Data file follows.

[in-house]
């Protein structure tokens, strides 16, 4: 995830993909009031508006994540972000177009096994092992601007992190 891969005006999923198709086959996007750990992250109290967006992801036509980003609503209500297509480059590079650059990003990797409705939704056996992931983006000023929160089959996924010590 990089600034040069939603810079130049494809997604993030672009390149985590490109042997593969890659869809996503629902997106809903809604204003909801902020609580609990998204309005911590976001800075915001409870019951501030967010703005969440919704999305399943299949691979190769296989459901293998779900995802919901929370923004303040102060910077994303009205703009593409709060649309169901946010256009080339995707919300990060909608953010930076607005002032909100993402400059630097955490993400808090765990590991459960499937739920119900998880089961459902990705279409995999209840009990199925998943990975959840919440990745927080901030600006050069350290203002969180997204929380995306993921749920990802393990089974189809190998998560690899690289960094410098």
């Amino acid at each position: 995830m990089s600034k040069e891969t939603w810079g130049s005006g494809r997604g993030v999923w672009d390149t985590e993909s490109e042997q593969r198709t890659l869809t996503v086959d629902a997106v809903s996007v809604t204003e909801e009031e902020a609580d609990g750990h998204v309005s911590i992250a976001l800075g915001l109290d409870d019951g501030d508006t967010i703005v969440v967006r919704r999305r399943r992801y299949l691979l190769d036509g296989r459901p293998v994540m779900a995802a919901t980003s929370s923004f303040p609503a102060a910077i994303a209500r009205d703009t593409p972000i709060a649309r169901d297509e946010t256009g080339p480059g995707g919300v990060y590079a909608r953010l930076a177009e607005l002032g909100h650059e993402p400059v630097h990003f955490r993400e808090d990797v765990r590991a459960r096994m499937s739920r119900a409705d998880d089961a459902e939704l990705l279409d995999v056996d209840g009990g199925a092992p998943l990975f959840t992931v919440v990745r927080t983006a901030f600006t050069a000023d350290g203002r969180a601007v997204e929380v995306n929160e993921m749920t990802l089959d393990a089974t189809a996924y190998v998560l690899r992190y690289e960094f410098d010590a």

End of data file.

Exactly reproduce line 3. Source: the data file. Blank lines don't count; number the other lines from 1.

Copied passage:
């Amino acid at each position: 995830m990089s600034k040069e891969t939603w810079g130049s005006g494809r997604g993030v999923w672009d390149t985590e993909s490109e042997q593969r198709t890659l869809t996503v086959d629902a997106v809903s996007v809604t204003e909801e009031e902020a609580d609990g750990h998204v309005s911590i992250a976001l800075g915001l109290d409870d019951g501030d508006t967010i703005v969440v967006r919704r999305r399943r992801y299949l691979l190769d036509g296989r459901p293998v994540m779900a995802a919901t980003s929370s923004f303040p609503a102060a910077i994303a209500r009205d703009t593409p972000i709060a649309r169901d297509e946010t256009g080339p480059g995707g919300v990060y590079a909608r953010l930076a177009e607005l002032g909100h650059e993402p400059v630097h990003f955490r993400e808090d990797v765990r590991a459960r096994m499937s739920r119900a409705d998880d089961a459902e939704l990705l279409d995999v056996d209840g009990g199925a092992p998943l990975f959840t992931v919440v990745r927080t983006a901030f600006t050069a000023d350290g203002r969180a601007v997204e929380v995306n929160e993921m749920t990802l089959d393990a089974t189809a996924y190998v998560l690899r992190y690289e960094f410098d010590a």